1 cup dry green lentils (we have also made this with red lentils)
3 cups water
1 teaspoon salt
OR use 2 cups cooked lentils with about 1/4 cup of reserved cooking liquid
(about one 14 ounce can)
1 large red onion, peeled and finely diced
4 cloves garlic, peeled and minced
2 tablespoons Spiced Buttery Oil (aka niter kibbeh, Terry includes a recipe but we used the one from Papa Tofu Loves Ethiopian Food, other recipes here and here)
5 teaspoons Berbere Spice Blend (see below)
2 teaspoons sweet ground paprika
1/2 teaspoon ground cumin
2 tablespoons tomato paste
1/4 cup lentil cooking liquid or vegetable broth
3 large tomatoes, diced (we used 1 quart homemade pureed tomatoes)
1/2 teaspoon sea salt or to taste
1. In a 2 quart sauce pan bring lentils, water and salt to a rolling boil. Reduce heat to low, partially cover and cook for 25 to 30 minutes or until lentils are tender but not overly mushy. Turn off heat and set aside about 1/2 cup of the cooking liquid. Drain the lentils and transfer to a bowl.
2. Clean the sauce pan, dry and over medium heat fry the onion, garlic and Spiced Buttery Oil together until the onion is softened and translucent, about 6 to 8 minutes. Stir in the Berbere Spice Blend, paprika, cumin and tomato paste and fry, stirring occasionally, for 2 minutes. Stir in the lentil cooking liquid or vegetable broth and simmer for 2 minutes, then stir in the lentils and tomatoes. Reduce heat to low, cover and simmer for 20 minutes, stirring occasionally. If a thicker stew is desired simmer uncovered for another 5 to 10 minutes. Season with salt, then turn off heat and cover. Let stew stand for 20 minutes before serving warm with injera bread.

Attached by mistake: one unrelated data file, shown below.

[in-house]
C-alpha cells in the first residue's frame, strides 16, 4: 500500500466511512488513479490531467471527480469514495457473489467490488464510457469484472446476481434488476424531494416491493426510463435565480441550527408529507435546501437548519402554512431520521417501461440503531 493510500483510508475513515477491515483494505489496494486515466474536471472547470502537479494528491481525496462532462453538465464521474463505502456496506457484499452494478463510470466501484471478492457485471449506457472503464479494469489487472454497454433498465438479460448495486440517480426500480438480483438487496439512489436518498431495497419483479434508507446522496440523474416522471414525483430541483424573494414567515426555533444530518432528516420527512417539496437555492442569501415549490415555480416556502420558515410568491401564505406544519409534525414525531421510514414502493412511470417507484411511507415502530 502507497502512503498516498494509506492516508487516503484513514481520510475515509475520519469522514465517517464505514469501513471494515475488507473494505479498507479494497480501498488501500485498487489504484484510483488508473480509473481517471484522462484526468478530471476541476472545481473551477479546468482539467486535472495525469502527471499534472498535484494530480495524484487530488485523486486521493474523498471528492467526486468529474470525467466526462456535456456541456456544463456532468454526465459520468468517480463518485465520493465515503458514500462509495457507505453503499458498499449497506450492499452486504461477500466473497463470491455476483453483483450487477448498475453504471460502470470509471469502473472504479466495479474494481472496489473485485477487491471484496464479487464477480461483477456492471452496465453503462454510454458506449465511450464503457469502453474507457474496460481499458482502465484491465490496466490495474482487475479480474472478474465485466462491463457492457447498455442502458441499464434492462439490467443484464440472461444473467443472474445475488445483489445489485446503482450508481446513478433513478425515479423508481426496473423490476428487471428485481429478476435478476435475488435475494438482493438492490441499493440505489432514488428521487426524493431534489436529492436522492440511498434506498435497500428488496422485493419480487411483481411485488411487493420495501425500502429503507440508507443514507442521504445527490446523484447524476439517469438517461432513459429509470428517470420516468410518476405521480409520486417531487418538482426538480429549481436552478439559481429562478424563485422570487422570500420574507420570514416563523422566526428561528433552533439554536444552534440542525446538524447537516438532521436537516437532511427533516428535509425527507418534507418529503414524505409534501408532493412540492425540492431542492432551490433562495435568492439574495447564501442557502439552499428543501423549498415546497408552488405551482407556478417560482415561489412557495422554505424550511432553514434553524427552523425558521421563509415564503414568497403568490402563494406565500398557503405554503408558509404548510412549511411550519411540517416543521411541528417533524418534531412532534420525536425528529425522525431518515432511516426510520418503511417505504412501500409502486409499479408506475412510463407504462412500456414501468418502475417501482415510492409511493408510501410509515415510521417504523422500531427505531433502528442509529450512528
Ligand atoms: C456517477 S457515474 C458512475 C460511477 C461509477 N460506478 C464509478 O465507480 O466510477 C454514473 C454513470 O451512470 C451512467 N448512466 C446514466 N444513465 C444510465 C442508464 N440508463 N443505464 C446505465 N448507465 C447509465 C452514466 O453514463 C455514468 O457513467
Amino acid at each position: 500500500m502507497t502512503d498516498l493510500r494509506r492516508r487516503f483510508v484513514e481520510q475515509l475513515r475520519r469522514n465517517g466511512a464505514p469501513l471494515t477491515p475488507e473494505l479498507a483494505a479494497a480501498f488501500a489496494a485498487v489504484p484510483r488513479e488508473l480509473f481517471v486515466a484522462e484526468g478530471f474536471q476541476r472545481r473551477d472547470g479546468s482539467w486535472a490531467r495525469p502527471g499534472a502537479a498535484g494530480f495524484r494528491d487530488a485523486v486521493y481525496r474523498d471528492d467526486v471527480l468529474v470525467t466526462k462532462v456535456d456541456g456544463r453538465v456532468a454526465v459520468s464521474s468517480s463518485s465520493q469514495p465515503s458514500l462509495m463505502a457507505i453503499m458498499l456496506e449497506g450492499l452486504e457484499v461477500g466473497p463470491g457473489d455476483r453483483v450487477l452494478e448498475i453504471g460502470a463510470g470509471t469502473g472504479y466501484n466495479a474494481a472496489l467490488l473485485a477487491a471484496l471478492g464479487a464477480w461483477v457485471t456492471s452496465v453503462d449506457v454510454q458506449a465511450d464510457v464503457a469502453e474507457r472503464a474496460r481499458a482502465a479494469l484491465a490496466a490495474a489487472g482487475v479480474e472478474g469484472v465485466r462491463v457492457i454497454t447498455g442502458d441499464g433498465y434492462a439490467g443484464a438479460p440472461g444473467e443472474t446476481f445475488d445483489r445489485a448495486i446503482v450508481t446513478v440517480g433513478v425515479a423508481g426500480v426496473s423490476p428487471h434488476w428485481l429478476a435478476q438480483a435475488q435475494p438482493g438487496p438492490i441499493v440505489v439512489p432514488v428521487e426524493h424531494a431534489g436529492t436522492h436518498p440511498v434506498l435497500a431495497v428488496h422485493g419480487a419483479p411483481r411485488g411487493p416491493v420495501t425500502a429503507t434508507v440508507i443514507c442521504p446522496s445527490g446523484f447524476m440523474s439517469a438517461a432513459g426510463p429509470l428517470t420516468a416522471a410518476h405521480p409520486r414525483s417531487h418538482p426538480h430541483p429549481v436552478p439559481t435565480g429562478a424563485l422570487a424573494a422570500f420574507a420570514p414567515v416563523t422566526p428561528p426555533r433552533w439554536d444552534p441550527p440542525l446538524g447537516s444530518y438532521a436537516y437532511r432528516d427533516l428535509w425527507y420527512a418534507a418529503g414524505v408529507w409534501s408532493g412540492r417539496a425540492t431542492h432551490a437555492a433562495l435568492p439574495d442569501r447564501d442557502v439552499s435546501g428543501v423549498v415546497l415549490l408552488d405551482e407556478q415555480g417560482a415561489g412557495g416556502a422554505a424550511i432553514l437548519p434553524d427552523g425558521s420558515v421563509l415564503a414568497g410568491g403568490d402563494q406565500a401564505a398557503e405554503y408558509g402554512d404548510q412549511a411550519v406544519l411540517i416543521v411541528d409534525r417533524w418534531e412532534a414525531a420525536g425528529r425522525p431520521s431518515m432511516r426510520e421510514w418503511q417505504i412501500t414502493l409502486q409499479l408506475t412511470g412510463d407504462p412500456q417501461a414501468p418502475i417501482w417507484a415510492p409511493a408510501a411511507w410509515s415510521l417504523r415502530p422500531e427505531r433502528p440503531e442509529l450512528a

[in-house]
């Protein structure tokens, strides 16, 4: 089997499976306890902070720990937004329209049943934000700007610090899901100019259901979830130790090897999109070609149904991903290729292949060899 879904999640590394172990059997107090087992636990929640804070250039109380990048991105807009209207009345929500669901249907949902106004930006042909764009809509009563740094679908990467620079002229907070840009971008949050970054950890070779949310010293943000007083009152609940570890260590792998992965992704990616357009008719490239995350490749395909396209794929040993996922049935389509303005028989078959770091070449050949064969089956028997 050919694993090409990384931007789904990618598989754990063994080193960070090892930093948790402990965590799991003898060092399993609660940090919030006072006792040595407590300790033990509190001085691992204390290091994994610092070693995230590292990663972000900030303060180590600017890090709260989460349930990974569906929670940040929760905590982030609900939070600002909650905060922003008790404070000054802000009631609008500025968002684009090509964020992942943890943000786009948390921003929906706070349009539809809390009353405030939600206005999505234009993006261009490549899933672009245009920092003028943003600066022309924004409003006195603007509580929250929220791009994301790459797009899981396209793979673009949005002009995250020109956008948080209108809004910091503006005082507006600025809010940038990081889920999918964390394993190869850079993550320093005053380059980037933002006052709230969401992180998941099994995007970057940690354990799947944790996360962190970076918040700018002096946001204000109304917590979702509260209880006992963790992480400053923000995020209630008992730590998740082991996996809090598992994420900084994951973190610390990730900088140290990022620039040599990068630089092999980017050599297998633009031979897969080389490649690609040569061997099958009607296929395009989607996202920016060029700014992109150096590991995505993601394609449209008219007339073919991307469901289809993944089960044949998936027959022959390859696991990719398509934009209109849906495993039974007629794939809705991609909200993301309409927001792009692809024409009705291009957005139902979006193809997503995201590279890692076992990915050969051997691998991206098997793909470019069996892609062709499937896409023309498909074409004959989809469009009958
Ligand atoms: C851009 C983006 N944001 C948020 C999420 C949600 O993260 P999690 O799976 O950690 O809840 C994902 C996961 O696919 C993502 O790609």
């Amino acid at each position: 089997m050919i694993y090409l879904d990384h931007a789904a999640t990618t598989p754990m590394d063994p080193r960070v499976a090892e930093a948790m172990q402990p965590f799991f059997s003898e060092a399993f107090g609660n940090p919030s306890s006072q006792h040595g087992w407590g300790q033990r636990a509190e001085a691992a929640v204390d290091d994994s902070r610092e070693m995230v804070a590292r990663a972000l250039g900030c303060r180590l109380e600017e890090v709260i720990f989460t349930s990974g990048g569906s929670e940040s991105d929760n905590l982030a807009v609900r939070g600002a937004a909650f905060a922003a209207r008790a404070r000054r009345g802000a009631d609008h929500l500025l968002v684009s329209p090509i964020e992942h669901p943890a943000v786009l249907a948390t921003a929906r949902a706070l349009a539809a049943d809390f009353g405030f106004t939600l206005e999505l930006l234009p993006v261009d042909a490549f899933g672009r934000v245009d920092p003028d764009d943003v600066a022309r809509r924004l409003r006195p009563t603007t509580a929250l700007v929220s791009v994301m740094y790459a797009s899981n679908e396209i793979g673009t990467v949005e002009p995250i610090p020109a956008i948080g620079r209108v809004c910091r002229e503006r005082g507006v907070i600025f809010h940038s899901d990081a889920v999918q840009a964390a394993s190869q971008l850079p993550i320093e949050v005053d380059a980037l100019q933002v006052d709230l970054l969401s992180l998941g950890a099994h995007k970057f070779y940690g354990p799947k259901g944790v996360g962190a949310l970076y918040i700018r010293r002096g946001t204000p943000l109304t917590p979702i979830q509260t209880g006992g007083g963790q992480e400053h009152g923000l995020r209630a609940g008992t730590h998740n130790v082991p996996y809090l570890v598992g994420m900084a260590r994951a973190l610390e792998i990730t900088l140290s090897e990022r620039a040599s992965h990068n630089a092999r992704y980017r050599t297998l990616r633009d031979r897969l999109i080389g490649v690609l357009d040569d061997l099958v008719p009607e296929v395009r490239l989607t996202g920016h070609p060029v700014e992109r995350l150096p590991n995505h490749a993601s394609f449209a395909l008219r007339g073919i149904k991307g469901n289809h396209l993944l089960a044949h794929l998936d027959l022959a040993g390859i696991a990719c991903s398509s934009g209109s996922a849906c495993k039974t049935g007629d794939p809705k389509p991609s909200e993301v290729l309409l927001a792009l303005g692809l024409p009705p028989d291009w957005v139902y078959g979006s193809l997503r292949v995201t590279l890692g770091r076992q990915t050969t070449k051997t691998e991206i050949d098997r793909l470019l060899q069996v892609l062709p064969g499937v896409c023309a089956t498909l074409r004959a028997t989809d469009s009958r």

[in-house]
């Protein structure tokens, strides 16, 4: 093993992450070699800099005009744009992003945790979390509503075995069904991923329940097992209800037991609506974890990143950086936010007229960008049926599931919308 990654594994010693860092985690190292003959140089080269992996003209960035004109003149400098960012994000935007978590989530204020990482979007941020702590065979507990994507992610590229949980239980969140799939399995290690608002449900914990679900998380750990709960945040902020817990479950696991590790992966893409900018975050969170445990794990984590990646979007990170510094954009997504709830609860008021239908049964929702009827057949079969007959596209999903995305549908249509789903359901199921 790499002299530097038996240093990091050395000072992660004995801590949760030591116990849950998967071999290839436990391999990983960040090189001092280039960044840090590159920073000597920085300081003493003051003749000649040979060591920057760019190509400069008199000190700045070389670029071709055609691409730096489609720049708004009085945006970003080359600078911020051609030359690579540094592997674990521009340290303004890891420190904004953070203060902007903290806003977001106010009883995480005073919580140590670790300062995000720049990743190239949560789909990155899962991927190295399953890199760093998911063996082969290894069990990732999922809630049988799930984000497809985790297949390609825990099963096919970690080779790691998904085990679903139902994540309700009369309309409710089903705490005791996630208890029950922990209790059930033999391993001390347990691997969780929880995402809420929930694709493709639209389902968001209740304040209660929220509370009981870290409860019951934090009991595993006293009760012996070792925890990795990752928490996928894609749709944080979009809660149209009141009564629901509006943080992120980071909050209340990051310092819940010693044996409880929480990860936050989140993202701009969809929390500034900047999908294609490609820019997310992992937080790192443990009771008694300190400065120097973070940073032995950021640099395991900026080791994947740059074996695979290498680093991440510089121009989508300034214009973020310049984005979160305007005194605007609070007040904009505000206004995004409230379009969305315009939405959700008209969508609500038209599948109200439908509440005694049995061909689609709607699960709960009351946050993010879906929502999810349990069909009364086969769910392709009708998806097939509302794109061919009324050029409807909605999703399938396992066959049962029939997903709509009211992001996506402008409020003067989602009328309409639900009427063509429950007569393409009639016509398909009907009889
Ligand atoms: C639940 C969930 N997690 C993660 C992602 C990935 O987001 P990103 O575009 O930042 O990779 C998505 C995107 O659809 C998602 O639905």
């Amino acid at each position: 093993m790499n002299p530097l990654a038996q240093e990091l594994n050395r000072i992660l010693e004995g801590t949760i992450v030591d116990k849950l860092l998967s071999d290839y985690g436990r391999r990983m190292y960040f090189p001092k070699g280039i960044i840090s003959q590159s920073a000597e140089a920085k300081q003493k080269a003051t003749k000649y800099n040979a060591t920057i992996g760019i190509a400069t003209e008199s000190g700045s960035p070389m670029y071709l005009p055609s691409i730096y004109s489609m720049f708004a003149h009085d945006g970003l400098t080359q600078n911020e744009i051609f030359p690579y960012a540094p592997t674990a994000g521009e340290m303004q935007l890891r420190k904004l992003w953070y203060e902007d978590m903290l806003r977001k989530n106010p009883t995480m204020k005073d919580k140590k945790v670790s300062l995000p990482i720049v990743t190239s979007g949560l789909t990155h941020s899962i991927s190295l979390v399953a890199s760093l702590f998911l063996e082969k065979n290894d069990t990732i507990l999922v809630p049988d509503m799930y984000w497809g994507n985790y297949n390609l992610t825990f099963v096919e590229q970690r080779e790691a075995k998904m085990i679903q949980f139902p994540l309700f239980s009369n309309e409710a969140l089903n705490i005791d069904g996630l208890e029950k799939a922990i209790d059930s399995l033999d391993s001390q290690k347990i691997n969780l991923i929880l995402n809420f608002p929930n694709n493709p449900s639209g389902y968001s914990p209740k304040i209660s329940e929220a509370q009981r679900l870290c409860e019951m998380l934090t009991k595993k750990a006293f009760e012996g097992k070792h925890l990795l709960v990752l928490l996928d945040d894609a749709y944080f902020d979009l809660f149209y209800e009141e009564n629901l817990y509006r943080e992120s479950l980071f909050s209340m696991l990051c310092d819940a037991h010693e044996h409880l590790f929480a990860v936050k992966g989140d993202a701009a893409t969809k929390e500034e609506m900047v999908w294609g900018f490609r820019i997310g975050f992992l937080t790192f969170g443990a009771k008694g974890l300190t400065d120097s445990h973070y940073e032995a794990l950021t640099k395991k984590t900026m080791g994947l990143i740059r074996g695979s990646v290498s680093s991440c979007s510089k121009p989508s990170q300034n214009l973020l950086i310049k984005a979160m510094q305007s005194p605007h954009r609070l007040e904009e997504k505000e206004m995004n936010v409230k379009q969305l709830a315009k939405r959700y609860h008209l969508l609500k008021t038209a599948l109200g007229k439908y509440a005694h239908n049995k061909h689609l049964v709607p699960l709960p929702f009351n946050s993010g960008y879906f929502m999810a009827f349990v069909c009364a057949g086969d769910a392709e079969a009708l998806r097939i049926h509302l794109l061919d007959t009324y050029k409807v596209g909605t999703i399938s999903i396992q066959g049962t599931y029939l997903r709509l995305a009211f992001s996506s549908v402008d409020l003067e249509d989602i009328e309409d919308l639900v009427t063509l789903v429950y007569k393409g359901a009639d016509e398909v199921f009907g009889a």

Serves 4 to 6 with injera and other stews
Berbere Spice Blend
From Vegan Eats World
6 green cardamom pods or 1/4 teaspoon cardamom seeds
6 allspice berries or 1/2 teaspoon ground allspice
1 tablespoon coriander seeds
2 teaspoons cumin seeds
2 teaspoons fenugreek seeds
1 teaspoon black peppercorns
6 whole cloves
3 tablespoons ground hot or sweet paprika (we used sweet paprika this time)
2 teaspoons ground ginger
1/2 teaspoon ground turmeric
1/2 teaspoon ground cayenne pepper (we used Aleppo pepper, so this wasn’t spicy, add to taste)
1/2 teaspoon salt
1/4 teaspoon ground cinnamon
1. If using the cardamom pods, open them with your fingers or the tip of a sharp paring knife and remove the seeds. I usually find it easiest to slice each pod horizontally, break open the pod and shake out the seeds. Discard the empty pods.
2. In a skillet over medium heat toast together the cardamom seeds, allspice berries (but not the ground allspice if using), coriander, cumin, fenugreek, peppercorns, and cloves for 2 to 2 1/2 minutes, stirring occasionally. Remove seeds immediately when fragrant and fenugreek seeds have darkened slightly.
3. Grind the toasted spices with the ground paprika, ginger, turmeric, cayenne, salt and cinnamon in a coffee grinder as fine as you can make it. Store in a clean, dry glass jar and cover tightly. Keep in a dark, cool kitchen cabinet and use within 3 months for the best flavor.
Makes over 1/2 cup.